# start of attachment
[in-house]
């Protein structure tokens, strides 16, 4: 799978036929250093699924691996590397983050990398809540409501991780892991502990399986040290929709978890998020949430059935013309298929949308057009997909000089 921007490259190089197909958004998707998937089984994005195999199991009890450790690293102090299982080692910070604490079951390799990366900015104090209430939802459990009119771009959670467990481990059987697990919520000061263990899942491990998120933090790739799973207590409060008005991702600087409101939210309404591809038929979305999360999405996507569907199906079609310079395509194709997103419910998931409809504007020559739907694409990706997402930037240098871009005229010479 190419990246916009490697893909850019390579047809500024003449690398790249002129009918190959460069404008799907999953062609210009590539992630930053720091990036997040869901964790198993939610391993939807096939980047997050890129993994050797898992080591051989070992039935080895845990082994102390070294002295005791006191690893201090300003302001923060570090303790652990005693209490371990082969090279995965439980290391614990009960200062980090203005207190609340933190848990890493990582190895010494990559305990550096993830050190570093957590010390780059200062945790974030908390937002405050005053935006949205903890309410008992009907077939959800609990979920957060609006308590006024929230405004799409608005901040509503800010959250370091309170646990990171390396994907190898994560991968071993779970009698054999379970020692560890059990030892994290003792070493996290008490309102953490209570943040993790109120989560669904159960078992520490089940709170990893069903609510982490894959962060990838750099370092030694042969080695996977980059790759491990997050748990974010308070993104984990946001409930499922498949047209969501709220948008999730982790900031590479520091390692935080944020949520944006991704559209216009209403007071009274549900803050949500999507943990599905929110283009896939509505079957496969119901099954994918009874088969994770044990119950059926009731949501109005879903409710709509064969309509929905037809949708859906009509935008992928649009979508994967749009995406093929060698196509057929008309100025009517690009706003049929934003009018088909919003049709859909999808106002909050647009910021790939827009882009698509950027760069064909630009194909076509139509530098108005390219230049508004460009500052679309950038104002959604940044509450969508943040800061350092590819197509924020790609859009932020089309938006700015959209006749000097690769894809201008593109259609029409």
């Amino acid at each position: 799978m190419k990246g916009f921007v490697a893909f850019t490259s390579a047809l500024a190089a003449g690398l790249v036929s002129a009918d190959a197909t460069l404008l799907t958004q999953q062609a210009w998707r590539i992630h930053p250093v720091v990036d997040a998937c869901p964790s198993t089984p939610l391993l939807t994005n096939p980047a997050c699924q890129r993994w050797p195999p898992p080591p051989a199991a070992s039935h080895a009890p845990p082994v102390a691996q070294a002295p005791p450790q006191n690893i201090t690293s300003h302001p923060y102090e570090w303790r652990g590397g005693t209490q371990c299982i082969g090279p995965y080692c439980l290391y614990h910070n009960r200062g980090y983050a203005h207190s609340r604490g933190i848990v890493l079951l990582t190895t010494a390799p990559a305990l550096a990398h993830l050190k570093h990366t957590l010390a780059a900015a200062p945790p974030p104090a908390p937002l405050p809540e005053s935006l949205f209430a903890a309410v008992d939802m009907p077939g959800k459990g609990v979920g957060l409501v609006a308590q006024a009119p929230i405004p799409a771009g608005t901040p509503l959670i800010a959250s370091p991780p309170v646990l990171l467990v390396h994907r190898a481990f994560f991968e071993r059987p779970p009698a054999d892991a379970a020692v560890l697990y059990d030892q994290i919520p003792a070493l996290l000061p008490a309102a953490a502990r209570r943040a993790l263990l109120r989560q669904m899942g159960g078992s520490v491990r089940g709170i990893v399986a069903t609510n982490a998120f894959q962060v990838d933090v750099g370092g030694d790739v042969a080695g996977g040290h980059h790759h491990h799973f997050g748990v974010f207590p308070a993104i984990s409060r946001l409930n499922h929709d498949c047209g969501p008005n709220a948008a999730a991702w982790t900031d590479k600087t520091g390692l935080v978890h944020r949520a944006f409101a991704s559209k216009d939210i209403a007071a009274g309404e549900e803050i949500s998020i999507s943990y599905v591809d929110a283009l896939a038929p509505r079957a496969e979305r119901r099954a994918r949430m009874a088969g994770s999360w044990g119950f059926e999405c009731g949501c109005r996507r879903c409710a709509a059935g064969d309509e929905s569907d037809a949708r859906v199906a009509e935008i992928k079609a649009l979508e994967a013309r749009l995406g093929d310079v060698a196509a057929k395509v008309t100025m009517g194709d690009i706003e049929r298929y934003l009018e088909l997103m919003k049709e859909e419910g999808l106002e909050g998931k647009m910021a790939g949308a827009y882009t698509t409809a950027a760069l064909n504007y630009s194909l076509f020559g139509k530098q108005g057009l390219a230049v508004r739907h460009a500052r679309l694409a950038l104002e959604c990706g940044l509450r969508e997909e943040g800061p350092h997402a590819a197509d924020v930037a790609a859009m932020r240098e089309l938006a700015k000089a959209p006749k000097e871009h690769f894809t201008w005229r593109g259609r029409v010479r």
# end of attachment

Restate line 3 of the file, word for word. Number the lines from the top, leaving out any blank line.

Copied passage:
């Amino acid at each position: 799978m190419k990246g916009f921007v490697a893909f850019t490259s390579a047809l500024a190089a003449g690398l790249v036929s002129a009918d190959a197909t460069l404008l799907t958004q999953q062609a210009w998707r590539i992630h930053p250093v720091v990036d997040a998937c869901p964790s198993t089984p939610l391993l939807t994005n096939p980047a997050c699924q890129r993994w050797p195999p898992p080591p051989a199991a070992s039935h080895a009890p845990p082994v102390a691996q070294a002295p005791p450790q006191n690893i201090t690293s300003h302001p923060y102090e570090w303790r652990g590397g005693t209490q371990c299982i082969g090279p995965y080692c439980l290391y614990h910070n009960r200062g980090y983050a203005h207190s609340r604490g933190i848990v890493l079951l990582t190895t010494a390799p990559a305990l550096a990398h993830l050190k570093h990366t957590l010390a780059a900015a200062p945790p974030p104090a908390p937002l405050p809540e005053s935006l949205f209430a903890a309410v008992d939802m009907p077939g959800k459990g609990v979920g957060l409501v609006a308590q006024a009119p929230i405004p799409a771009g608005t901040p509503l959670i800010a959250s370091p991780p309170v646990l990171l467990v390396h994907r190898a481990f994560f991968e071993r059987p779970p009698a054999d892991a379970a020692v560890l697990y059990d030892q994290i919520p003792a070493l996290l000061p008490a309102a953490a502990r209570r943040a993790l263990l109120r989560q669904m899942g159960g078992s520490v491990r089940g709170i990893v399986a069903t609510n982490a998120f894959q962060v990838d933090v750099g370092g030694d790739v042969a080695g996977g040290h980059h790759h491990h799973f997050g748990v974010f207590p308070a993104i984990s409060r946001l409930n499922h929709d498949c047209g969501p008005n709220a948008a999730a991702w982790t900031d590479k600087t520091g390692l935080v978890h944020r949520a944006f409101a991704s559209k216009d939210i209403a007071a009274g309404e549900e803050i949500s998020i999507s943990y599905v591809d929110a283009l896939a038929p509505r079957a496969e979305r119901r099954a994918r949430m009874a088969g994770s999360w044990g119950f059926e999405c009731g949501c109005r996507r879903c409710a709509a059935g064969d309509e929905s569907d037809a949708r859906v199906a009509e935008i992928k079609a649009l979508e994967a013309r749009l995406g093929d310079v060698a196509a057929k395509v008309t100025m009517g194709d690009i706003e049929r298929y934003l009018e088909l997103m919003k049709e859909e419910g999808l106002e909050g998931k647009m910021a790939g949308a827009y882009t698509t409809a950027a760069l064909n504007y630009s194909l076509f020559g139509k530098q108005g057009l390219a230049v508004r739907h460009a500052r679309l694409a950038l104002e959604c990706g940044l509450r969508e997909e943040g800061p350092h997402a590819a197509d924020v930037a790609a859009m932020r240098e089309l938006a700015k000089a959209p006749k000097e871009h690769f894809t201008w005229r593109g259609r029409v010479r």